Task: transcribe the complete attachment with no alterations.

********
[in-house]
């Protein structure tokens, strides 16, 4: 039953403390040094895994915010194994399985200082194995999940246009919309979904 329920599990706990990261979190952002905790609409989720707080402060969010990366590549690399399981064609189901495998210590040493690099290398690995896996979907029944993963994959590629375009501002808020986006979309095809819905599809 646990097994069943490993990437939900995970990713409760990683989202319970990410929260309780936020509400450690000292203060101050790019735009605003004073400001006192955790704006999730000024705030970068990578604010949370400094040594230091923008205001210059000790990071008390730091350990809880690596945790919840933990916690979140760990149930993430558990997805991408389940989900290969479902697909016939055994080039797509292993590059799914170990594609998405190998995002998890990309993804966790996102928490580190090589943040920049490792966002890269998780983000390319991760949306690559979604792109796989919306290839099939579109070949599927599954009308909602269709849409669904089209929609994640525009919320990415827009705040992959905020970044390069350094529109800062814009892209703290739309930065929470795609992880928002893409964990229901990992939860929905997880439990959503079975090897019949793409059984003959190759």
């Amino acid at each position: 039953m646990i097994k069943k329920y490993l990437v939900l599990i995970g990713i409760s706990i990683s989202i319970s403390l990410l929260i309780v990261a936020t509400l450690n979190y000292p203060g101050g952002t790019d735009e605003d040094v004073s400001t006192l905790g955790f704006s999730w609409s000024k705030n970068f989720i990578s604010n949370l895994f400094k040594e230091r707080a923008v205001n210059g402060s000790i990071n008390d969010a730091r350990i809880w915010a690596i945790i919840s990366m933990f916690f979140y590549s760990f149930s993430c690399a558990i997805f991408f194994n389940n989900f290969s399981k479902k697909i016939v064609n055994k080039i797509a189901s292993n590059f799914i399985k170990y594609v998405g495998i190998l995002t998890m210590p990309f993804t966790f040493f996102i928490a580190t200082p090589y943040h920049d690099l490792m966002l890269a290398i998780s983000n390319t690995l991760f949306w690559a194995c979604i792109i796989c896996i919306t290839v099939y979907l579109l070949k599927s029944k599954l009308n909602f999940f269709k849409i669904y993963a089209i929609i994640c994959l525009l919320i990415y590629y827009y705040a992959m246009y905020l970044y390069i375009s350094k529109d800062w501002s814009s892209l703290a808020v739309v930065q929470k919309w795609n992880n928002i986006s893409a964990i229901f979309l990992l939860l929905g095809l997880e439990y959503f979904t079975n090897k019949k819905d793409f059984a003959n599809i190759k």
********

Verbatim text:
[in-house]
């Protein structure tokens, strides 16, 4: 039953403390040094895994915010194994399985200082194995999940246009919309979904 329920599990706990990261979190952002905790609409989720707080402060969010990366590549690399399981064609189901495998210590040493690099290398690995896996979907029944993963994959590629375009501002808020986006979309095809819905599809 646990097994069943490993990437939900995970990713409760990683989202319970990410929260309780936020509400450690000292203060101050790019735009605003004073400001006192955790704006999730000024705030970068990578604010949370400094040594230091923008205001210059000790990071008390730091350990809880690596945790919840933990916690979140760990149930993430558990997805991408389940989900290969479902697909016939055994080039797509292993590059799914170990594609998405190998995002998890990309993804966790996102928490580190090589943040920049490792966002890269998780983000390319991760949306690559979604792109796989919306290839099939579109070949599927599954009308909602269709849409669904089209929609994640525009919320990415827009705040992959905020970044390069350094529109800062814009892209703290739309930065929470795609992880928002893409964990229901990992939860929905997880439990959503079975090897019949793409059984003959190759």
């Amino acid at each position: 039953m646990i097994k069943k329920y490993l990437v939900l599990i995970g990713i409760s706990i990683s989202i319970s403390l990410l929260i309780v990261a936020t509400l450690n979190y000292p203060g101050g952002t790019d735009e605003d040094v004073s400001t006192l905790g955790f704006s999730w609409s000024k705030n970068f989720i990578s604010n949370l895994f400094k040594e230091r707080a923008v205001n210059g402060s000790i990071n008390d969010a730091r350990i809880w915010a690596i945790i919840s990366m933990f916690f979140y590549s760990f149930s993430c690399a558990i997805f991408f194994n389940n989900f290969s399981k479902k697909i016939v064609n055994k080039i797509a189901s292993n590059f799914i399985k170990y594609v998405g495998i190998l995002t998890m210590p990309f993804t966790f040493f996102i928490a580190t200082p090589y943040h920049d690099l490792m966002l890269a290398i998780s983000n390319t690995l991760f949306w690559a194995c979604i792109i796989c896996i919306t290839v099939y979907l579109l070949k599927s029944k599954l009308n909602f999940f269709k849409i669904y993963a089209i929609i994640c994959l525009l919320i990415y590629y827009y705040a992959m246009y905020l970044y390069i375009s350094k529109d800062w501002s814009s892209l703290a808020v739309v930065q929470k919309w795609n992880n928002i986006s893409a964990i229901f979309l990992l939860l929905g095809l997880e439990y959503f979904t079975n090897k019949k819905d793409f059984a003959n599809i190759k």